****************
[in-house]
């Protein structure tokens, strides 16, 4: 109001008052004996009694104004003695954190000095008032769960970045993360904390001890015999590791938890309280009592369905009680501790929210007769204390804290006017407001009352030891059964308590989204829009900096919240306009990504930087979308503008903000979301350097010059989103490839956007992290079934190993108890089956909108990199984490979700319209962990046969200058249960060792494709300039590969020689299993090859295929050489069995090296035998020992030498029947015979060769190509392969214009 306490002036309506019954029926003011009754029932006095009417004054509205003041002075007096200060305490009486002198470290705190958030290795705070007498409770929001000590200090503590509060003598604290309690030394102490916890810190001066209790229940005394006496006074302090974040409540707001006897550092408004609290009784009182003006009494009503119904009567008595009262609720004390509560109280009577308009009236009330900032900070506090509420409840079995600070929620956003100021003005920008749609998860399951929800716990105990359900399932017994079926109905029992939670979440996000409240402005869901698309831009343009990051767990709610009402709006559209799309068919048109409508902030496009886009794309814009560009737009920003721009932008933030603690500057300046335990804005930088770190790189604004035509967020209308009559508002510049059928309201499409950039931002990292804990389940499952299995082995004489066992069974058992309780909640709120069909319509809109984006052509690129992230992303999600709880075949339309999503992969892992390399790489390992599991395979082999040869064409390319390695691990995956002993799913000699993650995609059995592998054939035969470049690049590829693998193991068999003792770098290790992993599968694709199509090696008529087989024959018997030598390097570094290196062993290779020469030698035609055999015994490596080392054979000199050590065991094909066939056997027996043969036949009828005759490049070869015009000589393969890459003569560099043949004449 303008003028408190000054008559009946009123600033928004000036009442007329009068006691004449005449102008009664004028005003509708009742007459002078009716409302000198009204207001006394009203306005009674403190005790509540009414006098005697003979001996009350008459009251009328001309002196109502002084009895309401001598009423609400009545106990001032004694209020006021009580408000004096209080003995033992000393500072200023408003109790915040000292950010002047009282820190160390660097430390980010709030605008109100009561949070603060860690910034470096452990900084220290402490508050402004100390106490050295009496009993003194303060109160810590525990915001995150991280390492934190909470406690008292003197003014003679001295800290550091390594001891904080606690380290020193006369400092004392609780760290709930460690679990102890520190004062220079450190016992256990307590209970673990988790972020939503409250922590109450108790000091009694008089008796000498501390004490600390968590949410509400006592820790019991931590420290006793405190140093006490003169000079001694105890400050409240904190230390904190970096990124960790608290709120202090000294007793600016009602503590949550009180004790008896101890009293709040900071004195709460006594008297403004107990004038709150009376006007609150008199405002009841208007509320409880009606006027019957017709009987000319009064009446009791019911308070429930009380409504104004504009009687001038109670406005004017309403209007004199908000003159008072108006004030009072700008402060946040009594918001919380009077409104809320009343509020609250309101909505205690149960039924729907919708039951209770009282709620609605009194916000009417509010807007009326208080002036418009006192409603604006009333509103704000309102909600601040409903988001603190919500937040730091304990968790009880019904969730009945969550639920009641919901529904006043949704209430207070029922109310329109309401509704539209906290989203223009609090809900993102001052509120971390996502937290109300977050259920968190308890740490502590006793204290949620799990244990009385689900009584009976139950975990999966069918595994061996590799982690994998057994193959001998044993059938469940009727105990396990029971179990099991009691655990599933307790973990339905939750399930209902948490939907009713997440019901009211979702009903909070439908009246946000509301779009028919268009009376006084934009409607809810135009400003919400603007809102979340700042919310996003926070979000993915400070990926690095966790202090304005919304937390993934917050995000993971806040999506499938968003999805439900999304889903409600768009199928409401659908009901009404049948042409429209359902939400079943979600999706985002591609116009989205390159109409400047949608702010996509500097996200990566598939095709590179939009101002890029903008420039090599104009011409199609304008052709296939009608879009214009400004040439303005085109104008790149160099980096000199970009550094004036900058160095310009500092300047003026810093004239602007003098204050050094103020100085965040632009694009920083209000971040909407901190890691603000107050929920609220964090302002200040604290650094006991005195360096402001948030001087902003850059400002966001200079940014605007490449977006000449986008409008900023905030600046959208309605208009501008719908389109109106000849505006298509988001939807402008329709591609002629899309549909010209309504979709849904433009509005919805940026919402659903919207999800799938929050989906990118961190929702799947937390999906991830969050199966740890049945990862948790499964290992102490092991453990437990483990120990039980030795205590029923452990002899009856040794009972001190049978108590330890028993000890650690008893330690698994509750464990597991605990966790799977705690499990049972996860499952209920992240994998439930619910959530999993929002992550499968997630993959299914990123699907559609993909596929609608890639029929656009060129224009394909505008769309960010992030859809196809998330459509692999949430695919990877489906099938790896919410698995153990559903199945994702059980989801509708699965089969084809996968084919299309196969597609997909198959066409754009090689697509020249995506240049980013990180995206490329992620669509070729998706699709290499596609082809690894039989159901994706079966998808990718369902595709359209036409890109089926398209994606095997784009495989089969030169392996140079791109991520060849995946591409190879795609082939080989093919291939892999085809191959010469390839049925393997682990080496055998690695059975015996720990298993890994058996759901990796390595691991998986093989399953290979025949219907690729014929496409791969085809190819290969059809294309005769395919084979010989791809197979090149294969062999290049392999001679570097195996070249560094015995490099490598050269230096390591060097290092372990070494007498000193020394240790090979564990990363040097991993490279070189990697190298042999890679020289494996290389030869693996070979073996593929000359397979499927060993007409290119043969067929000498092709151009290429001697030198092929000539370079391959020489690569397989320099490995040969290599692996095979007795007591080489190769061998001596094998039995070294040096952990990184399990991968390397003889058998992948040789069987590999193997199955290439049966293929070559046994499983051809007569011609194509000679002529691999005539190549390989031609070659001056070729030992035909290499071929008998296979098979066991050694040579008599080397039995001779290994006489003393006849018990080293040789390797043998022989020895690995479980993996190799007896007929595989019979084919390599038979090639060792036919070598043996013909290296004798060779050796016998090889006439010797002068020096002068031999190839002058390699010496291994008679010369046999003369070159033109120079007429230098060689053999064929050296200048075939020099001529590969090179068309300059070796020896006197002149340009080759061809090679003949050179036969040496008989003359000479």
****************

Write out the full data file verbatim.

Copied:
[in-house]
């Protein structure tokens, strides 16, 4: 109001008052004996009694104004003695954190000095008032769960970045993360904390001890015999590791938890309280009592369905009680501790929210007769204390804290006017407001009352030891059964308590989204829009900096919240306009990504930087979308503008903000979301350097010059989103490839956007992290079934190993108890089956909108990199984490979700319209962990046969200058249960060792494709300039590969020689299993090859295929050489069995090296035998020992030498029947015979060769190509392969214009 306490002036309506019954029926003011009754029932006095009417004054509205003041002075007096200060305490009486002198470290705190958030290795705070007498409770929001000590200090503590509060003598604290309690030394102490916890810190001066209790229940005394006496006074302090974040409540707001006897550092408004609290009784009182003006009494009503119904009567008595009262609720004390509560109280009577308009009236009330900032900070506090509420409840079995600070929620956003100021003005920008749609998860399951929800716990105990359900399932017994079926109905029992939670979440996000409240402005869901698309831009343009990051767990709610009402709006559209799309068919048109409508902030496009886009794309814009560009737009920003721009932008933030603690500057300046335990804005930088770190790189604004035509967020209308009559508002510049059928309201499409950039931002990292804990389940499952299995082995004489066992069974058992309780909640709120069909319509809109984006052509690129992230992303999600709880075949339309999503992969892992390399790489390992599991395979082999040869064409390319390695691990995956002993799913000699993650995609059995592998054939035969470049690049590829693998193991068999003792770098290790992993599968694709199509090696008529087989024959018997030598390097570094290196062993290779020469030698035609055999015994490596080392054979000199050590065991094909066939056997027996043969036949009828005759490049070869015009000589393969890459003569560099043949004449 303008003028408190000054008559009946009123600033928004000036009442007329009068006691004449005449102008009664004028005003509708009742007459002078009716409302000198009204207001006394009203306005009674403190005790509540009414006098005697003979001996009350008459009251009328001309002196109502002084009895309401001598009423609400009545106990001032004694209020006021009580408000004096209080003995033992000393500072200023408003109790915040000292950010002047009282820190160390660097430390980010709030605008109100009561949070603060860690910034470096452990900084220290402490508050402004100390106490050295009496009993003194303060109160810590525990915001995150991280390492934190909470406690008292003197003014003679001295800290550091390594001891904080606690380290020193006369400092004392609780760290709930460690679990102890520190004062220079450190016992256990307590209970673990988790972020939503409250922590109450108790000091009694008089008796000498501390004490600390968590949410509400006592820790019991931590420290006793405190140093006490003169000079001694105890400050409240904190230390904190970096990124960790608290709120202090000294007793600016009602503590949550009180004790008896101890009293709040900071004195709460006594008297403004107990004038709150009376006007609150008199405002009841208007509320409880009606006027019957017709009987000319009064009446009791019911308070429930009380409504104004504009009687001038109670406005004017309403209007004199908000003159008072108006004030009072700008402060946040009594918001919380009077409104809320009343509020609250309101909505205690149960039924729907919708039951209770009282709620609605009194916000009417509010807007009326208080002036418009006192409603604006009333509103704000309102909600601040409903988001603190919500937040730091304990968790009880019904969730009945969550639920009641919901529904006043949704209430207070029922109310329109309401509704539209906290989203223009609090809900993102001052509120971390996502937290109300977050259920968190308890740490502590006793204290949620799990244990009385689900009584009976139950975990999966069918595994061996590799982690994998057994193959001998044993059938469940009727105990396990029971179990099991009691655990599933307790973990339905939750399930209902948490939907009713997440019901009211979702009903909070439908009246946000509301779009028919268009009376006084934009409607809810135009400003919400603007809102979340700042919310996003926070979000993915400070990926690095966790202090304005919304937390993934917050995000993971806040999506499938968003999805439900999304889903409600768009199928409401659908009901009404049948042409429209359902939400079943979600999706985002591609116009989205390159109409400047949608702010996509500097996200990566598939095709590179939009101002890029903008420039090599104009011409199609304008052709296939009608879009214009400004040439303005085109104008790149160099980096000199970009550094004036900058160095310009500092300047003026810093004239602007003098204050050094103020100085965040632009694009920083209000971040909407901190890691603000107050929920609220964090302002200040604290650094006991005195360096402001948030001087902003850059400002966001200079940014605007490449977006000449986008409008900023905030600046959208309605208009501008719908389109109106000849505006298509988001939807402008329709591609002629899309549909010209309504979709849904433009509005919805940026919402659903919207999800799938929050989906990118961190929702799947937390999906991830969050199966740890049945990862948790499964290992102490092991453990437990483990120990039980030795205590029923452990002899009856040794009972001190049978108590330890028993000890650690008893330690698994509750464990597991605990966790799977705690499990049972996860499952209920992240994998439930619910959530999993929002992550499968997630993959299914990123699907559609993909596929609608890639029929656009060129224009394909505008769309960010992030859809196809998330459509692999949430695919990877489906099938790896919410698995153990559903199945994702059980989801509708699965089969084809996968084919299309196969597609997909198959066409754009090689697509020249995506240049980013990180995206490329992620669509070729998706699709290499596609082809690894039989159901994706079966998808990718369902595709359209036409890109089926398209994606095997784009495989089969030169392996140079791109991520060849995946591409190879795609082939080989093919291939892999085809191959010469390839049925393997682990080496055998690695059975015996720990298993890994058996759901990796390595691991998986093989399953290979025949219907690729014929496409791969085809190819290969059809294309005769395919084979010989791809197979090149294969062999290049392999001679570097195996070249560094015995490099490598050269230096390591060097290092372990070494007498000193020394240790090979564990990363040097991993490279070189990697190298042999890679020289494996290389030869693996070979073996593929000359397979499927060993007409290119043969067929000498092709151009290429001697030198092929000539370079391959020489690569397989320099490995040969290599692996095979007795007591080489190769061998001596094998039995070294040096952990990184399990991968390397003889058998992948040789069987590999193997199955290439049966293929070559046994499983051809007569011609194509000679002529691999005539190549390989031609070659001056070729030992035909290499071929008998296979098979066991050694040579008599080397039995001779290994006489003393006849018990080293040789390797043998022989020895690995479980993996190799007896007929595989019979084919390599038979090639060792036919070598043996013909290296004798060779050796016998090889006439010797002068020096002068031999190839002058390699010496291994008679010369046999003369070159033109120079007429230098060689053999064929050296200048075939020099001529590969090179068309300059070796020896006197002149340009080759061809090679003949050179036969040496008989003359000479």